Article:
A summary is a short version of the key points that have been raised. It can help to check your understanding is accurate and demonstrate that you have heard someone’s points.
In meetings, a summary can help everyone focus on the parts of the discussion that are most relevant to the decision they are making. If you are using consensus decision making, summarising common ground and unresolved differences makes it easier to find a way forward.
Check your summary is accurate: A summary carries more weight than an average contribution to a discussion. For example, if you say “So we're all agreed that...” it makes it harder for someone to disagree! This makes it very important to give people a chance to correct you. Use phrases such as: “What I've heard people saying so far is... Did I miss anything out?”, “The gist I am getting is ... Does that sound right?”
Choose your words carefully: Using your own words instead of repeating exactly what has been said makes the summary shorter, and helps people spot misunderstandings. However, sometimes a person will have chosen a word to put across a specific meaning, and if you use a different word in your summary they may not feel heard. For example, if they said they were “furious” and you described them as “annoyed”, they may feel misunderstood or judged.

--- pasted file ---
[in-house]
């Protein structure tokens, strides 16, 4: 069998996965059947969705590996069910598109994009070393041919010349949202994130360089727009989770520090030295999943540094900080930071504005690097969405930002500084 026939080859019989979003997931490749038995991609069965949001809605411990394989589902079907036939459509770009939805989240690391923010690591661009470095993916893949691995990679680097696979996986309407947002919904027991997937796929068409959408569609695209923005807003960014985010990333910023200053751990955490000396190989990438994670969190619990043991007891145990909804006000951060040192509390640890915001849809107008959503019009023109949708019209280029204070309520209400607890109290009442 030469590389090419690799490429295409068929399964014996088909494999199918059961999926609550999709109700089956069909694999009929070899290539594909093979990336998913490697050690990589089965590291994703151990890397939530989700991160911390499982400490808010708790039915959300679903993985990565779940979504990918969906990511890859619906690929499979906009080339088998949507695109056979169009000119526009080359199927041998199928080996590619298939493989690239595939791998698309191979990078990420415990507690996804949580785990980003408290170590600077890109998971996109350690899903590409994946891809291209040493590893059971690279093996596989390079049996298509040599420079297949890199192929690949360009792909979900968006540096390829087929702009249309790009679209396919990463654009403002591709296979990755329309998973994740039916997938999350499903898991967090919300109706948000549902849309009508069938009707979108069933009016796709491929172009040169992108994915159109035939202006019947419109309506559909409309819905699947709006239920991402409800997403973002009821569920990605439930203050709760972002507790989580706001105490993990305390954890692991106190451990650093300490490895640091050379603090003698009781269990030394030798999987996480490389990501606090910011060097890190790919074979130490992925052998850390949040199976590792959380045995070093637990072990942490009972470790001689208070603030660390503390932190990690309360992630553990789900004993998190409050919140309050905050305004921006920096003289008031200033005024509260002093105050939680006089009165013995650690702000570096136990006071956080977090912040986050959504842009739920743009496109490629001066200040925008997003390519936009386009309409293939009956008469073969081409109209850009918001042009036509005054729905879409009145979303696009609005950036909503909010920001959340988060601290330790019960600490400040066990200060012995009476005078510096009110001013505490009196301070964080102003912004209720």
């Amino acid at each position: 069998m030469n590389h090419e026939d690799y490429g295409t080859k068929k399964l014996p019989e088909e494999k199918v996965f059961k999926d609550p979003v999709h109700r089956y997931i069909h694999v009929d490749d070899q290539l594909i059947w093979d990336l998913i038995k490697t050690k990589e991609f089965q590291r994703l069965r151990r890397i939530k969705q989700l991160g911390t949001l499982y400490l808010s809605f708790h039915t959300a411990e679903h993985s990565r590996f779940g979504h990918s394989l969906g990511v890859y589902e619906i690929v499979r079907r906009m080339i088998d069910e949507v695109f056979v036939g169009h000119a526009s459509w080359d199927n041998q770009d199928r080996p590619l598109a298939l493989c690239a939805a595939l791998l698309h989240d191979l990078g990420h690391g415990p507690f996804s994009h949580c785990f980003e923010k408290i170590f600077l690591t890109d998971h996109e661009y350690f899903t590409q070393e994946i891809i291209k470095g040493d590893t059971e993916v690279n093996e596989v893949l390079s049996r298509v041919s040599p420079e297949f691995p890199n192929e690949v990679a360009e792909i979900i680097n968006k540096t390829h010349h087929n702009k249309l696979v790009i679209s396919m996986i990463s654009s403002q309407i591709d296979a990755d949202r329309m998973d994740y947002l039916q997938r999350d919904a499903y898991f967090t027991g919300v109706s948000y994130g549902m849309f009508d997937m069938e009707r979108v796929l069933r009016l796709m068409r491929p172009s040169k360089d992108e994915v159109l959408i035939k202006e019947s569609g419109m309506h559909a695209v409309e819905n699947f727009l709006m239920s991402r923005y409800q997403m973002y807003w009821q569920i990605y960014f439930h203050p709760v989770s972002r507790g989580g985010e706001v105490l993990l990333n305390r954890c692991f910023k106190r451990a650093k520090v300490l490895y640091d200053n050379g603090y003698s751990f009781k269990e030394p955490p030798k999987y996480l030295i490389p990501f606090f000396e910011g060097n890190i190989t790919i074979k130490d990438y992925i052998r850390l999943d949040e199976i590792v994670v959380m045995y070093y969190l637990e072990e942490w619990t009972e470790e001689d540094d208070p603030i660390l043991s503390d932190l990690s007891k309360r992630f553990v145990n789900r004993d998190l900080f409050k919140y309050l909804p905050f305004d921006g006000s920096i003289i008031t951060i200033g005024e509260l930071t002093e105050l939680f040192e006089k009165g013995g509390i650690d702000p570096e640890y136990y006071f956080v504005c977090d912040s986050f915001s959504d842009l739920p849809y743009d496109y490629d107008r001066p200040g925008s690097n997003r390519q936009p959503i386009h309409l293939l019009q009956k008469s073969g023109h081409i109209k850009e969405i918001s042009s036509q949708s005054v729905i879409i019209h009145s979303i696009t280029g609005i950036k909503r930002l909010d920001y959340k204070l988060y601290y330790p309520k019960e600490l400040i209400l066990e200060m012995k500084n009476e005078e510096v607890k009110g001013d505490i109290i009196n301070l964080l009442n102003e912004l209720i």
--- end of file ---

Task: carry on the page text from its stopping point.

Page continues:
Asking good questions can help get a better understanding of what someone is trying to put across. It can also support people to explore their reasoning or come up with new options.
In addition to offering summaries and checking them, you can clarify what’s being said by asking people to expand on particular points.
Pick out generalisations, vagueness or things that are particularly open to misinterpretation. For example: “When you say that we 'aren't pulling our weight', can you say more about what you'd like us to do?” Or “A number of people have mentioned ‘tensions’ with the neighbours, is anyone up for giving an example?”
Closed questions have a simple yes/no/single word answer. For example “Are you OK to meet at 6pm?”
Open questions give a lot more space for people to decide how to reply Typically, an open question starts with a word like what, how or why. For example “What time shall we meet?”